Four Bullet Points to the Head of an IMC Oxymoron

Gordon Hochhalter
Gordon Hochhalter

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The execution of integrated marketing programs is still a monumental mess.

Most are filled with creative efforts that have no common buying idea or brand point of view, or no distinctive, human brand voice. Or, they are jam-packed with tactics that function in their own individual spheres, unconnected to others and to the whole.

They blowed up real good

As a result, there are more integrated programs blowing up out there in the marketplace than the director’s cut of The Hurt Locker.

Why? Because your integrated marketing isn’t as integrated as you think it is. That’s one reason 75 percent of marketers who say they have an integrated program are unhappy with it.

What’s wrong with this picture?

A recent survey of 200 members of the Association of National Advertisers conducted by CoActive Marketing Group lists the biggest barriers to effective integrated marketing.

Read carefully, there will be a pop quiz at the end.

1. Functional silos (59%)

2. Lack of strategic consistency across communications disciplines (49%)

3. Insufficient marketing budget (36%)

4. Lack of a standard measuring process (36%)

5. Lack of needed skill sets among marketing staff (36%)

6. The need to develop the “big creative idea” that can be leveraged across different media disciplines (32%)

What kind of cosmic bunny hole have we fallen through?

Call me addle-brained, but don’t you think numbers 1, 2, 4, 5 and 6 all have a direct relationship to one another?

I think they do. As a matter of fact, I think they’re symptoms of the same problem. Companies and traditional agencies are still organized and staffed by specific media specialists and not by “integrationists.”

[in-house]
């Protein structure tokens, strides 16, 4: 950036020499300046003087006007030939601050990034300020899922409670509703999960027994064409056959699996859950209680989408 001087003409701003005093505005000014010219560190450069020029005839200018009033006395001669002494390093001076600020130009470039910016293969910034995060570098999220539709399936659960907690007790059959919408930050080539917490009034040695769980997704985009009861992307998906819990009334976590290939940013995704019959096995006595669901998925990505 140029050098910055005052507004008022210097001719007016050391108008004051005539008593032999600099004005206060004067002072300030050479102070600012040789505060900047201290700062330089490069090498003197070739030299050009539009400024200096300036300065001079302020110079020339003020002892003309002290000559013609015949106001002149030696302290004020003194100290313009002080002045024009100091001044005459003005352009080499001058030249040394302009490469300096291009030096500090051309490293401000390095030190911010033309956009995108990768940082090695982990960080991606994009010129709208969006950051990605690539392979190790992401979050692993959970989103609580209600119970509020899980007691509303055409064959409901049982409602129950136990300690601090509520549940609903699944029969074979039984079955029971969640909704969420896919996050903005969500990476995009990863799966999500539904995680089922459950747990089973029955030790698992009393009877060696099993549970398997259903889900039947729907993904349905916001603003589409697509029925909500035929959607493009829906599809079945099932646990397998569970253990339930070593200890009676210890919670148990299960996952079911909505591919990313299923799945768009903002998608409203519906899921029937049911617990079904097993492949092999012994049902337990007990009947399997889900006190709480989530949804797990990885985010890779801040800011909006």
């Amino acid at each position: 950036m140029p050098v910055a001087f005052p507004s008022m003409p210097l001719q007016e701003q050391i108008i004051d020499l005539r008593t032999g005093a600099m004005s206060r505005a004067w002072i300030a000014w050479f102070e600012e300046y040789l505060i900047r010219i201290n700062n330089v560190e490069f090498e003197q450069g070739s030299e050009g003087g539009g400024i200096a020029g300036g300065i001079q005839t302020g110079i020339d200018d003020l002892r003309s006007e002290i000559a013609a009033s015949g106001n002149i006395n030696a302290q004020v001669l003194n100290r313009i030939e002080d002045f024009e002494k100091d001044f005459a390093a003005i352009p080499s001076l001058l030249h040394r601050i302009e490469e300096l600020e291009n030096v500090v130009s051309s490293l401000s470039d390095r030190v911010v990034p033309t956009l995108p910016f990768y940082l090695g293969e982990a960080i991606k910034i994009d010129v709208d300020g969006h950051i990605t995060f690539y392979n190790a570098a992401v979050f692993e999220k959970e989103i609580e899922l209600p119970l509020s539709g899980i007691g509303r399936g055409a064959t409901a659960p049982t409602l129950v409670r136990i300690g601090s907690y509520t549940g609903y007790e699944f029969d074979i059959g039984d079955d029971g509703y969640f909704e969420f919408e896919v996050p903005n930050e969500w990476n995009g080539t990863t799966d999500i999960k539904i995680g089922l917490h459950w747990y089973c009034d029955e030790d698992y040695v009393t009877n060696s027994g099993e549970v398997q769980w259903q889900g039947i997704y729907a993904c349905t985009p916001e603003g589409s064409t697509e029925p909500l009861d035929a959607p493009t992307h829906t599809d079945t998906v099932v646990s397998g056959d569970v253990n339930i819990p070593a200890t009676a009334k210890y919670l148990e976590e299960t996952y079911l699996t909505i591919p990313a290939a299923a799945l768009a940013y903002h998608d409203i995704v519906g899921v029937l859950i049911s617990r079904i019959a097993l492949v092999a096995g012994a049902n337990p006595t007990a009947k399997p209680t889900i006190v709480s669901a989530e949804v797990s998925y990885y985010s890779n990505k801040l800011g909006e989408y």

This is especially true of digital, direct marketing and social media disciplines. And, of course, clients’ own marketing departments. These specialists tend to embrace the old adage, “To a person with a hammer, everything starts to look like a nail.”

“But ____ is totally different, and we’re the only ones who understand it”

And so it will remain as long as industry publications, trade associations, traditional agencies, specialty agencies (including old line shops that are still just agencies but now call themselves integrated marketing companies) and, of course, clients themselves keep talking about their integrated direct programs and their integrated online campaigns.

What insanity.

What are we, oxymorons?

In a truly integrated marketing world, those are all oxymorons. And this kind of oxymoronic thinking is all over the place. In fact, here’s a more complete list of the nonsensical terms you hear all the time:

  • Integrated event marketing
  • Integrated social media
  • Content marketing
  • Integrated advertising
  • Integrated digital campaign
  • Integrated trade show program
  • Integrated direct marketing

Each one is an oxymoron and further proof of the bastardization of the concept and principles of integrated marketing.

How to fix everything in four oversimplified bullet points

There are four things we can do to begin to pull ourselves out of this hole and move on to a more satisfying integrated life:

  • Tear down the silos that currently exist in your marketing department. Pull up and pulverize all the turf that people war over. Make it easy, interactive and mandatory that people talk to each other constantly.
  • Get everyone on the same page with a holistic, functional definition of what IMC is.
  • Hire a highly collaborative team whose members are trained, encouraged, processized and culturalized (I know they’re not words, but they should be) to be integrators.
  • Embrace work processes and team organizations designed to protect integrated work from being reinvented every time it goes into a different medium.

But that’s just my opinion. What’s yours?

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